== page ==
What really is Project Resource Allocation? And why do manufacturing managers care about it? In essence, it’s just looking into the future and making sure: • You’re using project resources the best possible way •And that nobody is over-allocated • And nobody is under-allocated Nice! But is there a tool for that? Sure, it’s called Standard Time® It’s a project management and manufacturing tool for your shop floor. Download a copy from www.stdtime.com/manufacturing
In this video I will introduce you to Standard Time®, a Manufacturing Resource Planner. We’ll look at five ways to organize projects for your manufacturing operation. In other words, how to group and report on projects of differing types. The groupings I’ll show are: 1.Portfolios 2.Folders 3.Clients 4.Status 5. And assembly lines
These are all optional. Use any or all to visualize and report on your manufacturing projects.
Want to take a look? Here goes!
Let’s begin by choosing Tools, Projects in Standard Time®. This is the place where administrators would set up projects and set the properties for them. Right off the bat you see folders where projects can be dropped into; create your own hierarchy of folders, that would be the first level of classification. You also, on the right-hand side in the properties, see client, portfolio and status.
As I click on the different projects you can see those fields changing. You could use clients for external or internal clients, that you’re doing work for or departments. If you don’t have any of those three you might consider using client for a completely different purpose for classifying projects. Portfolios of course would be for different kinds of projects that you do, you could group them together by kind. And then you can also set the status, which is another form of classification for projects.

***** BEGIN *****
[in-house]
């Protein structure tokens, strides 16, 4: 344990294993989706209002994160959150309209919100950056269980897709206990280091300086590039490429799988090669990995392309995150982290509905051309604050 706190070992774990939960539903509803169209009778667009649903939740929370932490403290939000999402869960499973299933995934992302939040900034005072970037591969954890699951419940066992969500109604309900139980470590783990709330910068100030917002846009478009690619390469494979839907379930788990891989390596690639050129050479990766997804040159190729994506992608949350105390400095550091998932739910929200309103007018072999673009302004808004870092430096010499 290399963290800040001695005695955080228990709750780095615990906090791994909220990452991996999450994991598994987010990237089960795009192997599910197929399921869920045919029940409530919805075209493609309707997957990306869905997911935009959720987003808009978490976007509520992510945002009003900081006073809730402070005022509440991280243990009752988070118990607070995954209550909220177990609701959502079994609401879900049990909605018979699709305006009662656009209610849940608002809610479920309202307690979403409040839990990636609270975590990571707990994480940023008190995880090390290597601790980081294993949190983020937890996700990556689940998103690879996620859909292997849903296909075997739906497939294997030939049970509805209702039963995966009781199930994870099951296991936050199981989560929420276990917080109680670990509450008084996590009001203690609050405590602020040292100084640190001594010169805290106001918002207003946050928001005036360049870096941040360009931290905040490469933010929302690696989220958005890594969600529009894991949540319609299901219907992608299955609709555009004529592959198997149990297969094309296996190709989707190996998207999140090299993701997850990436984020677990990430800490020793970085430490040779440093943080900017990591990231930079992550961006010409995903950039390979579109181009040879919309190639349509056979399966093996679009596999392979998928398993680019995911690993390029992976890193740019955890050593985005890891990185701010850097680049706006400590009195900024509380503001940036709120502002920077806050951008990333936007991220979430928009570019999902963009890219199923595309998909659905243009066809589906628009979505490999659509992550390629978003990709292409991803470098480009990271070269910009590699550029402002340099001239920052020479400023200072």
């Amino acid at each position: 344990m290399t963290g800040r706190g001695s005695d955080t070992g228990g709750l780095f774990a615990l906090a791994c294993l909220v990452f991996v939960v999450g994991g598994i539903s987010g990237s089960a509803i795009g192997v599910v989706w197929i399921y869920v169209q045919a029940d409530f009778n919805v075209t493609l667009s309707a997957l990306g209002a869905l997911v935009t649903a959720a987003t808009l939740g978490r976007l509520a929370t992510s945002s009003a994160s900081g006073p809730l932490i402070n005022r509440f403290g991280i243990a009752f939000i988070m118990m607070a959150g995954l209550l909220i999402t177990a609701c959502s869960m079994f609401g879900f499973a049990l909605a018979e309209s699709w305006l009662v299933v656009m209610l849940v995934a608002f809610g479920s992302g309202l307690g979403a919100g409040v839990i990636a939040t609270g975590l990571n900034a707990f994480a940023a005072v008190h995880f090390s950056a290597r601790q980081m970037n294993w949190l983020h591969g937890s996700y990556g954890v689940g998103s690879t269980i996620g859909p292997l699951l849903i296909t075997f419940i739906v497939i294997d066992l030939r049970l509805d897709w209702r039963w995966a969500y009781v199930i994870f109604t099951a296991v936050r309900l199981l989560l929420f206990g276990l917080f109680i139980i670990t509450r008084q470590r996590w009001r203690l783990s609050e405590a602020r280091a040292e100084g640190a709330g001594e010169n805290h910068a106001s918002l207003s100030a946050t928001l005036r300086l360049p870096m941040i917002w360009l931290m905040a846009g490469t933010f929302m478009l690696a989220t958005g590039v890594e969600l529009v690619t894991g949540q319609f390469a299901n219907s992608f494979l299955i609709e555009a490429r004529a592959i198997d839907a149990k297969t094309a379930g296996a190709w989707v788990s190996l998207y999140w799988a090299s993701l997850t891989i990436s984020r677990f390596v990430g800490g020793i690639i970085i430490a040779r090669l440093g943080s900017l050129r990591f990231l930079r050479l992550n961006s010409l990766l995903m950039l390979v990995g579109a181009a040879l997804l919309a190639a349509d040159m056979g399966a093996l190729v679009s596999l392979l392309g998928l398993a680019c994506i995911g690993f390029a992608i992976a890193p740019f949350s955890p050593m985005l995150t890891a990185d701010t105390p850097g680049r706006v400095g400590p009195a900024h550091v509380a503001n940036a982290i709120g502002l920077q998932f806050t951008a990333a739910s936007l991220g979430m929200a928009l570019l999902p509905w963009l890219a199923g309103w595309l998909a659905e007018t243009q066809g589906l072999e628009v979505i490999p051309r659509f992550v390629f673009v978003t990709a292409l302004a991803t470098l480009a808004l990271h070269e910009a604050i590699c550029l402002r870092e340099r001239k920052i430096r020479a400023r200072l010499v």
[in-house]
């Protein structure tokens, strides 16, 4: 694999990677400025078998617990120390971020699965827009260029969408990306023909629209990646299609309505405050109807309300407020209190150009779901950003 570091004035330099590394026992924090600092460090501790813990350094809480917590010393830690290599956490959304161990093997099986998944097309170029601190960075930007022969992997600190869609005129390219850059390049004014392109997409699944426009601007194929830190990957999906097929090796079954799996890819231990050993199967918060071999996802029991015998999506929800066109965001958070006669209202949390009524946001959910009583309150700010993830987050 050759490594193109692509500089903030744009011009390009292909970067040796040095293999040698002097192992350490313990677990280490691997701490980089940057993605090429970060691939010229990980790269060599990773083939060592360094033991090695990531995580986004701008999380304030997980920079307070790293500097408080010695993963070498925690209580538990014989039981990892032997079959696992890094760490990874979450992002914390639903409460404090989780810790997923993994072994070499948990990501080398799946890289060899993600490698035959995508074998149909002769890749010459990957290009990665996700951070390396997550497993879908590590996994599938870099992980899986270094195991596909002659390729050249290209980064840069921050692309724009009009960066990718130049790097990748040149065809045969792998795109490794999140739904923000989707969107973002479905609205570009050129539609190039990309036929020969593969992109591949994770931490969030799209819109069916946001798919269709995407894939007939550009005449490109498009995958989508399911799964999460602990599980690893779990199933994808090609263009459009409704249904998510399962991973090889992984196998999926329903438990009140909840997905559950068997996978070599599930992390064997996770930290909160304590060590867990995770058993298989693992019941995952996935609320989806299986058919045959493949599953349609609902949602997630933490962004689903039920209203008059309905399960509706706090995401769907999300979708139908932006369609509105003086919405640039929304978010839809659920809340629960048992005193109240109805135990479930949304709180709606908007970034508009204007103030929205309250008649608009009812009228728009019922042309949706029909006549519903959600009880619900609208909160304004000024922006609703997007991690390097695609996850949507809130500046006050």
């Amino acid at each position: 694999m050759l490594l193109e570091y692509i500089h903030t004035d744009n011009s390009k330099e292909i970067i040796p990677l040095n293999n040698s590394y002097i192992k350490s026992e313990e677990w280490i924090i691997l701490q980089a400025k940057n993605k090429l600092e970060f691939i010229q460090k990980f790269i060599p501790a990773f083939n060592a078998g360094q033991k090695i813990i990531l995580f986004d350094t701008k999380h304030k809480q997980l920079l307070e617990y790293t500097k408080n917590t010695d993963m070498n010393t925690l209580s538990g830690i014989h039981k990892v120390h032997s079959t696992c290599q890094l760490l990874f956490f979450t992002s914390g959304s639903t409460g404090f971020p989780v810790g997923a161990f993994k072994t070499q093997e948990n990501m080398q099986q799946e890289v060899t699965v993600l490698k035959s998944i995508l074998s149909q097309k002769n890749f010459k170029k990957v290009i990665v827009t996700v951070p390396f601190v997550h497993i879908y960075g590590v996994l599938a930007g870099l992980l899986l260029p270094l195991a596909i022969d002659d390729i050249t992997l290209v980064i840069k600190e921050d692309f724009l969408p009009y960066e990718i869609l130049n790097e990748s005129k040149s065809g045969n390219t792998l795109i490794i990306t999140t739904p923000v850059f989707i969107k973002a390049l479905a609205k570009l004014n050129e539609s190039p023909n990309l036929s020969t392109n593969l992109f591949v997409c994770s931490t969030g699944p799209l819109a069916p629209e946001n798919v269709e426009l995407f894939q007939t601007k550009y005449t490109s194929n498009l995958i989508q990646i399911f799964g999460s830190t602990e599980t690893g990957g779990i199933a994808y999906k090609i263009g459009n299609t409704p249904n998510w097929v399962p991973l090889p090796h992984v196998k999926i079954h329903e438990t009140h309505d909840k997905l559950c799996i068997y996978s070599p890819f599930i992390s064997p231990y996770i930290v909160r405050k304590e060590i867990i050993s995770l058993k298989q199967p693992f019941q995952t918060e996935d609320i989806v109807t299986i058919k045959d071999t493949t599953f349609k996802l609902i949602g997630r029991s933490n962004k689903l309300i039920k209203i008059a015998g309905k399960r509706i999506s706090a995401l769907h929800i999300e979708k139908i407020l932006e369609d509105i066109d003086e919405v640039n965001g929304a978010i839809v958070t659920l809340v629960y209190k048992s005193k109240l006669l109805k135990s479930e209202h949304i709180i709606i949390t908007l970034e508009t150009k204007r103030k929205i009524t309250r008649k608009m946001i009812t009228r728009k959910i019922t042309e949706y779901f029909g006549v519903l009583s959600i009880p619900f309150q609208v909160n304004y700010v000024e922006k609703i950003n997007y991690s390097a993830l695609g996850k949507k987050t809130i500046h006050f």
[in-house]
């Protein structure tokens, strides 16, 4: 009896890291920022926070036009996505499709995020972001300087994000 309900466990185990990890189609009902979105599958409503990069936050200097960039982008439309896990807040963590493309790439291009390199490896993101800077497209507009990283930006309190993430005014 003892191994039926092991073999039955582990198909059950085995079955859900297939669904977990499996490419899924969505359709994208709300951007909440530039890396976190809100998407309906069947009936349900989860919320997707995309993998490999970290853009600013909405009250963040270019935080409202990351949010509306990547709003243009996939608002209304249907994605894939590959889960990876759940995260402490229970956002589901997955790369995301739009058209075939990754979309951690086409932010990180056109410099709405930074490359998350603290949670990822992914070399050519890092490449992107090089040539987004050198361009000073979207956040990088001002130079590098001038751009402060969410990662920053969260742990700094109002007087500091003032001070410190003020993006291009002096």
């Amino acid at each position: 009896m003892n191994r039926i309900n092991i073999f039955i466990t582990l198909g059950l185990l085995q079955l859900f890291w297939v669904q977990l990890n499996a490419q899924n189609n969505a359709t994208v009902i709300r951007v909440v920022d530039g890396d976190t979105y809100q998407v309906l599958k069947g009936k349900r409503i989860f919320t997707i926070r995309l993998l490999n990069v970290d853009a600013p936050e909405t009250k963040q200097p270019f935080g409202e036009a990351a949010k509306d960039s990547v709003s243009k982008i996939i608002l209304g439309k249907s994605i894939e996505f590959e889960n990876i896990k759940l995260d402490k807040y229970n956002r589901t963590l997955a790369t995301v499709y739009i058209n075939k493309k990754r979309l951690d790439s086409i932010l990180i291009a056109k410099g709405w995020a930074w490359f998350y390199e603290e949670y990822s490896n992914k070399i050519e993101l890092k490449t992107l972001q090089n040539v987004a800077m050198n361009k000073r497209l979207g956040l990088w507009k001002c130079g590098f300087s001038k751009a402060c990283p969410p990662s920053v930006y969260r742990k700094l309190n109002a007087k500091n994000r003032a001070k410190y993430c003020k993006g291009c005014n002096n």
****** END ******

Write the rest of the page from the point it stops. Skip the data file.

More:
So those are four quick ways you can classify projects. You also have assembly lines which you see over on the left-hand side. How can you use these classifications or groupings of projects within Standard Time? The first way would be to use this tree on the left-hand side to filter the views on the right. You see tabs along the top, I’m looking at the project tasks tab, which shows all of the projects and tasks within Standard Time. I can use that tree on the left-hand side to filter this view. I could, for instance, open the clients section, click on a client. Now I’m looking at just the projects, which are these wide blue bands, or this particular client. Or go down to project portfolios, click on a portfolio, and I now see all the projects for that portfolio. Or go over to folders, click on a folder and I see the projects for that folder.